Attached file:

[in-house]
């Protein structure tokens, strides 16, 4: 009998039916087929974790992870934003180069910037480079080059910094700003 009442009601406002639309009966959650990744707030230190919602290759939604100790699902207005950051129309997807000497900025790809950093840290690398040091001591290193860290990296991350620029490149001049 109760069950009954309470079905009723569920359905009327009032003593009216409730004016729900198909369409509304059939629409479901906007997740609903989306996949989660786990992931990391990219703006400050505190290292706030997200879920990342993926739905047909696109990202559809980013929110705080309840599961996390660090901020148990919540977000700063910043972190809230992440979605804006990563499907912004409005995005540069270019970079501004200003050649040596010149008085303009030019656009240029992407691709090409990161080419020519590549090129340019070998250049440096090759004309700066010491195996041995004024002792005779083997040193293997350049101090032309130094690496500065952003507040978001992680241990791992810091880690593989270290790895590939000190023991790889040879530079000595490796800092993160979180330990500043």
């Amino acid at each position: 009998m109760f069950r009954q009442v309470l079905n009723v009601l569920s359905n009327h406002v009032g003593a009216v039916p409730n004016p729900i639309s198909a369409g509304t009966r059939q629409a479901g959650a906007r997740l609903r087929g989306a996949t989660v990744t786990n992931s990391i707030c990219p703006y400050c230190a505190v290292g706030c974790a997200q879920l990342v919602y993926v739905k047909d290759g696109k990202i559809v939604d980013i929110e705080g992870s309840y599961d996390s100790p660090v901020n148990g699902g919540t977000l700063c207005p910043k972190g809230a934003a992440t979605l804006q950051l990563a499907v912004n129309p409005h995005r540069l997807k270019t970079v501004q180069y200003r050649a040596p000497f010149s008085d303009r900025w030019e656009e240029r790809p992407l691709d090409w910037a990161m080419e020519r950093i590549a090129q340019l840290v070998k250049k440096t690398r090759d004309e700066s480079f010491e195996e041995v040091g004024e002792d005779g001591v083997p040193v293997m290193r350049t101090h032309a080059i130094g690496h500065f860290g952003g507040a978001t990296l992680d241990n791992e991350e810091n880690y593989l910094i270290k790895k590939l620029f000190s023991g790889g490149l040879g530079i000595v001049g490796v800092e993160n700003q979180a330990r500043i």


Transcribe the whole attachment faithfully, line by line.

[in-house]
């Protein structure tokens, strides 16, 4: 009998039916087929974790992870934003180069910037480079080059910094700003 009442009601406002639309009966959650990744707030230190919602290759939604100790699902207005950051129309997807000497900025790809950093840290690398040091001591290193860290990296991350620029490149001049 109760069950009954309470079905009723569920359905009327009032003593009216409730004016729900198909369409509304059939629409479901906007997740609903989306996949989660786990992931990391990219703006400050505190290292706030997200879920990342993926739905047909696109990202559809980013929110705080309840599961996390660090901020148990919540977000700063910043972190809230992440979605804006990563499907912004409005995005540069270019970079501004200003050649040596010149008085303009030019656009240029992407691709090409990161080419020519590549090129340019070998250049440096090759004309700066010491195996041995004024002792005779083997040193293997350049101090032309130094690496500065952003507040978001992680241990791992810091880690593989270290790895590939000190023991790889040879530079000595490796800092993160979180330990500043």
């Amino acid at each position: 009998m109760f069950r009954q009442v309470l079905n009723v009601l569920s359905n009327h406002v009032g003593a009216v039916p409730n004016p729900i639309s198909a369409g509304t009966r059939q629409a479901g959650a906007r997740l609903r087929g989306a996949t989660v990744t786990n992931s990391i707030c990219p703006y400050c230190a505190v290292g706030c974790a997200q879920l990342v919602y993926v739905k047909d290759g696109k990202i559809v939604d980013i929110e705080g992870s309840y599961d996390s100790p660090v901020n148990g699902g919540t977000l700063c207005p910043k972190g809230a934003a992440t979605l804006q950051l990563a499907v912004n129309p409005h995005r540069l997807k270019t970079v501004q180069y200003r050649a040596p000497f010149s008085d303009r900025w030019e656009e240029r790809p992407l691709d090409w910037a990161m080419e020519r950093i590549a090129q340019l840290v070998k250049k440096t690398r090759d004309e700066s480079f010491e195996e041995v040091g004024e002792d005779g001591v083997p040193v293997m290193r350049t101090h032309a080059i130094g690496h500065f860290g952003g507040a978001t990296l992680d241990n791992e991350e810091n880690y593989l910094i270290k790895k590939l620029f000190s023991g790889g490149l040879g530079i000595v001049g490796v800092e993160n700003q979180a330990r500043i």